“It’s a slow cumulative effect,” Republican pollster David Winston said, adding that personal favorability “is a much harder number to move if it starts to go south.”
To read more: apnews.com
NPR’s Mara Liasson recently reported on immigration as a rising issue, amid continuing debate over the Obamacare website and the budget. While President Obama shifts focus onto immigration, the WG’s David Winston states that his priorities need to be shifted elsewhere:
DAVID WINSTON: A lot of our members are hearing, tell me what you’re doing in terms of the economy first. Give me a clear picture of where that’s going to go. And the president, to some degree, wants to go to his priority as opposed to where the country’s really at at this point.
To listen to the full story and read a transcript, turn to npr.org.
With the government shutdown over and the Obamacare website now live, Washington debates center around the site’s inability to operate properly as promised. David Nather writes that the issue is becoming one that could define the 2013 elections. David Winston comments:
“The challenge for Republicans is to make this a policy fight, not a political fight,” said David Winston, a top Republican pollster who advises the House GOP leadership. “It’s incumbent upon Republicans to come up with an alternative. For most people, going back to where we were is not an option.”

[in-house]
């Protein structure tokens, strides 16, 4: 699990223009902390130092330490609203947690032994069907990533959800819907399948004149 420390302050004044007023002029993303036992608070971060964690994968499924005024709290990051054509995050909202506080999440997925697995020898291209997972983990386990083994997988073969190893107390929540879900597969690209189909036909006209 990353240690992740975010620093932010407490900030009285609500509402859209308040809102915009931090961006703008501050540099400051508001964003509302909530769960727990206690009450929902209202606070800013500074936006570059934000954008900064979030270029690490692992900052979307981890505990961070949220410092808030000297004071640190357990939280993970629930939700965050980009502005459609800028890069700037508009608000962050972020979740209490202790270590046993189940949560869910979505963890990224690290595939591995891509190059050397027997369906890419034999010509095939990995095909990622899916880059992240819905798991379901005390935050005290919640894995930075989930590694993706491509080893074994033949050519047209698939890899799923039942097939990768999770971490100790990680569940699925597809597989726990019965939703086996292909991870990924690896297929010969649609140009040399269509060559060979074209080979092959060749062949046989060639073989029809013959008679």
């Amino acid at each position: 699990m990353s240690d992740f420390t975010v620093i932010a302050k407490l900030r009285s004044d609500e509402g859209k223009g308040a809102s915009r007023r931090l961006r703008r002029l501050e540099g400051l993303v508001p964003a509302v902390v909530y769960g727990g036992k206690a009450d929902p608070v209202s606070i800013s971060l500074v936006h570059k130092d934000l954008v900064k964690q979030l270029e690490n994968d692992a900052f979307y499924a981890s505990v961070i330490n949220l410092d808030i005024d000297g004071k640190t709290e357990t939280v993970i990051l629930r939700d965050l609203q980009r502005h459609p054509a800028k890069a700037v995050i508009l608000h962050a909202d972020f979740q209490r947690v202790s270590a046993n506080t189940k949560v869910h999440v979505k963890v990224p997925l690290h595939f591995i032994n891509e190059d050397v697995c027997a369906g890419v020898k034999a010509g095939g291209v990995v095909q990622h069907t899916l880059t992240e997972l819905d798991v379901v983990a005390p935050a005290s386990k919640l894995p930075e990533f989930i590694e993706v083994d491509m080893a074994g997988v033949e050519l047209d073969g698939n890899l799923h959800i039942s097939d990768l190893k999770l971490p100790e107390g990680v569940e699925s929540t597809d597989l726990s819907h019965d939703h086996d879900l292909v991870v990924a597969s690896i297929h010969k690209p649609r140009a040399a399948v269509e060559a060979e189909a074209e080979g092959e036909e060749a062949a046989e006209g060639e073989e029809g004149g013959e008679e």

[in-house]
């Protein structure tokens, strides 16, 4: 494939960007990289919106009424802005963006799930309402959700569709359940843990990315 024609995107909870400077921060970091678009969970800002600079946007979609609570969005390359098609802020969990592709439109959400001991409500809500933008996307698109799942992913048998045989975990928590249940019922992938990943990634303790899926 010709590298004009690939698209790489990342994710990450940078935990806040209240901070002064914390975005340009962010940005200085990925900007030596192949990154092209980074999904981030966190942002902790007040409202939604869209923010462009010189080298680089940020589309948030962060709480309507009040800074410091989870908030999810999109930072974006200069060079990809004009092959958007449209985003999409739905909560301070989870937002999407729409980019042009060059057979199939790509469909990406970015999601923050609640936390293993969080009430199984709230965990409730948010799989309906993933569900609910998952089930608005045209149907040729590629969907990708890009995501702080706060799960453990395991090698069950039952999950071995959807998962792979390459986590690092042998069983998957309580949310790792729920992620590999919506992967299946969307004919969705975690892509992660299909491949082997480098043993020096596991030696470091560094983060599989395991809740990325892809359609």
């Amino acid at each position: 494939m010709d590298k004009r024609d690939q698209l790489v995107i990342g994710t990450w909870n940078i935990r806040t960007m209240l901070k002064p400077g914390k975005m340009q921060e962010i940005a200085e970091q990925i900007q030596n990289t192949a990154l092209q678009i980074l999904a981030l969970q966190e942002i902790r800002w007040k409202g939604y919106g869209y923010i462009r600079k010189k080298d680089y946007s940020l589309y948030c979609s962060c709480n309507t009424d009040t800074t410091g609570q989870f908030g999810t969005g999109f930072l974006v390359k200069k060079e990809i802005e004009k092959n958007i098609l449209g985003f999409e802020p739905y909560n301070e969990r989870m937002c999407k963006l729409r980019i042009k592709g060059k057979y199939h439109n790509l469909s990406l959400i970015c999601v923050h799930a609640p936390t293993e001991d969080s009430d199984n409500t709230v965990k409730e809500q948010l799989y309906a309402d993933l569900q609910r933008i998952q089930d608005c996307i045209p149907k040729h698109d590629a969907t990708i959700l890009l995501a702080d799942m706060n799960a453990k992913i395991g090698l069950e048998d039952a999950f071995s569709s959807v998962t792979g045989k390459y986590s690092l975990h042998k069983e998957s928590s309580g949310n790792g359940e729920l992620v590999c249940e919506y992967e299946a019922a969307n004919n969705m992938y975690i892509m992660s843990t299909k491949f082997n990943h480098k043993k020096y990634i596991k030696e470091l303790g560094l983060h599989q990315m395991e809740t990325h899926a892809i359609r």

Read more: politico.com
In the latest news on the on-going government shutdown, the New York Times reports on the continued back-and-forth disagreements between House Republicans and Democrats, including President Obama. But the WG’s David Winston doesn’t think that either side knows how the debate will end:
But David Winston, a Republican pollster close to Mr. Boehner, said Mr. Obama’s stance was likely to prove unpopular as well. “Anyone who says he knows how this is going to turn out doesn’t know,” Mr. Winston said. “We are in a very unsettled time.”
To read more: nytimes.com
Politico’s Alex Isenstadt writes about how the current government shutdown may not be a reason for some Republican lawmakers to worry about losing their jobs, mainly due to being from districts in which voters won’t vote them out. The WG’s David Winston provided some insight:
“Is redistricting a big deal in the sense that there is a greater threat from a primary than a general election? The answer to that is yes,” said David Winston, a Republican pollster and adviser to Boehner. “It’s clearly an element.”
Read more: politico.com
Jonathan Strong writes for the National Review about the looming threat of a government shutdown, and turns to The WG’s David Winston for insight:
David Winston, a pollster for House Republicans, explained that Obama’s position is as dangerous to him as shutting the government down is to the GOP.
“When the president stands up and says ‘I will not negotiate,’ that’s not particularly tenable either. . . . People look at the debt ceiling as, ‘If we’re that broke, why are we asking to be able to put more money on the credit card?’” he told me.
To read more: nationalreview.com